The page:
Biden again says capital gains tax is “Much too Low”

Biden: Capital gains tax “much too low”

VIDEO: Five Times Biden has Threatened to Repeal Tax Cuts

Biden: “First thing I’d do is repeal those Trump tax cuts.”

Joe Biden broke his middle class tax pledge

“Mayor Pete” Calls for Steep Tax Hike on Homes and Businesses

Kamala Harris Vows Repeal of Tax Cuts “on Day One”

Biden: “When I’m President, if God willing I am, we’re going to reverse those Trump tax cuts.”

 

Photo Credit: Marta Evry/Flickr


Sanders: We’re Going to “Absolutely” Raise the Corporate Tax Rate

Share on Facebook
Tweet this Story
Pin this Image

Posted by Adam Sabes on Tuesday, September 3rd, 2019, 3:35 PM PERMALINK

Democrat presidential candidate Bernie Sanders said in a 2017 interview that he would “Absolutely” raise corporate tax rates.

Here’s the key exchange during the December 17, 2017 episode of CBS show Face The Nation hosted by John Dickerson:

Dickerson: “But there's no question that in order to achieve all of the things you want taxes are going to have to go up on corporations. If they're down to 21 as a result of this legislation, you can't find the money anywhere else.

Sanders: “Absolutely. Yes. In my view absolutely.

Before President Trump signed the Tax Cuts and Jobs Act into law, the U.S. had the highest corporate tax rate in the developed world: 35 percent. The tax cuts permanently reduced the corporate tax rate to a more competitive 21 percent. 

State corporate taxes average 6.0 percent across the U.S., so if Sanders reversed the tax cuts he would end up imposing a combined average corporate rate of 41 percent. 

This would give the U.S. a much higher corporate tax rate than the United Kingdom (19 percent), China (25 percent), Canada (26.8 percent), and Ireland (12.5 percent). In fact, Sanders approach would impose a tax rate much higher than the current combined corporate rate across the 36 member Organisation for Economic Development and Cooperation (OECD), which is currently 23.7 percent.

An increase in the corporate tax rate would also directly raise the cost of utility bills in all 50 states.

Sanders joins fellow Democrats Kamala Harris, Joe Biden, Elizabeth Warren, Beto O’Rourke, and Amy Klobuchar in calling for a corporate tax rate increase.

See more:

Elizabeth Warren on Corporate Tax Cuts: “I really want to see them rolled back.”

Bill de Blasio Calls for Corporate Tax Rate Hike

Amy Klobuchar: Raise the Corporate Tax Rate to 25%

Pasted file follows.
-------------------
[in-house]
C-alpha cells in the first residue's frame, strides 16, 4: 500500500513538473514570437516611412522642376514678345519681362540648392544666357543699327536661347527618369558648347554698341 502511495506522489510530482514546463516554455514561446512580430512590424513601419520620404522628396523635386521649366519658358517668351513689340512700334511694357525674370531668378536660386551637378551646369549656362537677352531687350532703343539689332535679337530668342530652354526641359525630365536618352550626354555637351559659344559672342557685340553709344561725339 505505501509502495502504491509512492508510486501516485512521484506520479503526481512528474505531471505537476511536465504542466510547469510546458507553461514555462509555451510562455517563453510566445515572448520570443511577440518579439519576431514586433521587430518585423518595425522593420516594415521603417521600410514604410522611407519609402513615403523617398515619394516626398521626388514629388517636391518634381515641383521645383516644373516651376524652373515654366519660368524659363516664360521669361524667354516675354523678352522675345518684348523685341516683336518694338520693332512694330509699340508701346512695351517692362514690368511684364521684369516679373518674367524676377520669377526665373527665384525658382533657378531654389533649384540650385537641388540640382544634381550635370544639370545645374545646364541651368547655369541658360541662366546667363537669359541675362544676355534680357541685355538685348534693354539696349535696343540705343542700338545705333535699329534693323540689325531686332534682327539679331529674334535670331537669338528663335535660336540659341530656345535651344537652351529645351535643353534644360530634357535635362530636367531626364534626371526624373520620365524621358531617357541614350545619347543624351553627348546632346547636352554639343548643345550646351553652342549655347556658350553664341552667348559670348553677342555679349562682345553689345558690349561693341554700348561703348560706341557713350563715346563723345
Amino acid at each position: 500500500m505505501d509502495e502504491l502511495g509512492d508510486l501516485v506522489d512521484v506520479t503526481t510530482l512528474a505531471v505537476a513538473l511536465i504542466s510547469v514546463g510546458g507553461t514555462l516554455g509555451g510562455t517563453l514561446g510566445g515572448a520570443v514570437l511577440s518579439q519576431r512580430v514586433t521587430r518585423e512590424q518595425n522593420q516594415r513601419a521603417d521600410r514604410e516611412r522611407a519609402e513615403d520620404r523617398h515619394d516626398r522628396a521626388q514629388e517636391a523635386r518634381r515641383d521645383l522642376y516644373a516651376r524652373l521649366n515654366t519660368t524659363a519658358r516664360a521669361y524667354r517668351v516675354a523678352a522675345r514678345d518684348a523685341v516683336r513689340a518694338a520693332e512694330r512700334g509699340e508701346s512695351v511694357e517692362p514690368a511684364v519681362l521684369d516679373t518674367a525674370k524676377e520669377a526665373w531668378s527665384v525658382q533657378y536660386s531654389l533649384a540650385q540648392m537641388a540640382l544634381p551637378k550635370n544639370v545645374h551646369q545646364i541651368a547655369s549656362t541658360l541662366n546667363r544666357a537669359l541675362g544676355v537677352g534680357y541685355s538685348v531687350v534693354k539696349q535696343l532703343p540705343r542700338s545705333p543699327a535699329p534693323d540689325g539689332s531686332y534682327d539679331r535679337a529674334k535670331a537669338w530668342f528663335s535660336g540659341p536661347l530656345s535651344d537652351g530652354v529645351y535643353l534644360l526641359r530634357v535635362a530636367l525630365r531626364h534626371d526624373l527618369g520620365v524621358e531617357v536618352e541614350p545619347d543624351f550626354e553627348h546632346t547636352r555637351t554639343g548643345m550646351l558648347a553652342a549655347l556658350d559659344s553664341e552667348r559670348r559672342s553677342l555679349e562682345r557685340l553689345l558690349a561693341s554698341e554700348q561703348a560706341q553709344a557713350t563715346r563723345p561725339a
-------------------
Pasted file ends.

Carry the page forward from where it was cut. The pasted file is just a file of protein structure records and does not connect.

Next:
Biden on capital gains tax: “We should raise the tax back to 39.6 percent”

Kamala Harris Threatens to Repeal GOP Tax Cuts 3 Times in August

Joe Biden: “I’m going to eliminate most all” of GOP Tax Cuts

Cory Booker Calls for Repeal of "Toxic" GOP Tax Cuts

Marianne Williamson Joins Dems Calling for TCJA Repeal

Kamala Admits Her Plan Would End Employer Insurance

“Medicare for All” is a Middle Class Tax Increase, Say Dems

Elizabeth Warren Can’t Dodge the Middle Class Tax Question Forever

Dem Socialized Healthcare Plan Will Lead to Middle Class Tax Hikes

Elizabeth Warren "Wealth Tax" was described by the WaPo editorial board as having "a certain authoritarian odor"

Supposed “Moderate” Democrat John Delaney Wants to Impose Carbon Tax on the American People

Klobuchar Suggests Capital Gains Tax Hike and “Doing Something” About TCJA

VIDEO: 2020 Democrats Will Raise Your Taxes

Kamala Harris Campaign Headquarters Located in Opportunity Zone Created by GOP Tax Cuts

Julian Castro: “We’re going to have to raise taxes.”

Biden and Harris: Raise the Corporate Tax Rate

Biden tweet: Ignore the fact I’ve already called for middle class tax hikes

Kamala Harris: “I Will Reverse” Trump’s Tax Cuts

Kamala Harris Calls for Repeal of Tax Cuts Four Times in Three Minutes

Julian Castro Caught Lying about GOP Tax Cuts

NYT: Bidencare Will be Funded by “rolling back” GOP tax cuts

Kamala Harris: I Will Repeal “That Tax Bill”

Cory Booker: “I do support” Imposing Carbon Tax on Americans

Harris: “We are Going to Repeal That Tax Bill”

Biden: I Will Raise Corporate Tax Rate to 28%

Kamala Harris Continues to Lie about Tax Cuts

Jay Inslee: “Repeal the Trump Tax Cuts”

Biden Running Ads to “Repeal Trump’s Tax Cuts.”

VIDEO: Ten Times Biden Threatened to Repeal Tax Cuts

Here’s what happens if Dems repeal tax cuts

VIDEO: 10 Times 2020 Democrats Have Threatened to Repeal TCJA

Kamala Harris: When I Enter Office "I Will Repeal" the TCJA

Biden: “First thing I would do as President is Eliminate the President’s Tax Cut.”

Bernie Sanders claims people would be “delighted to pay more in taxes”

Biden: Tax Cuts Will be “Gone” If I’m Elected

Kamala Harris: I Will Repeal Tax Cuts “on day one”

Biden again says capital gains tax is “Much too Low”

Biden: Capital gains tax “much too low”

VIDEO: Five Times Biden has Threatened to Repeal Tax Cuts

Biden: “First thing I’d do is repeal those Trump tax cuts.”

Joe Biden broke his middle class tax pledge

“Mayor Pete” Calls for Steep Tax Hike on Homes and Businesses

Kamala Harris Vows Repeal of Tax Cuts “on Day One”

Biden: “When I’m President, if God willing I am, we’re going to reverse those Trump tax cuts.”


Elizabeth Warren on Corporate Tax Cuts: “I really want to see them rolled back.”

Share on Facebook
Tweet this Story
Pin this Image

Posted by Adam Sabes on Tuesday, September 3rd, 2019, 11:47 AM PERMALINK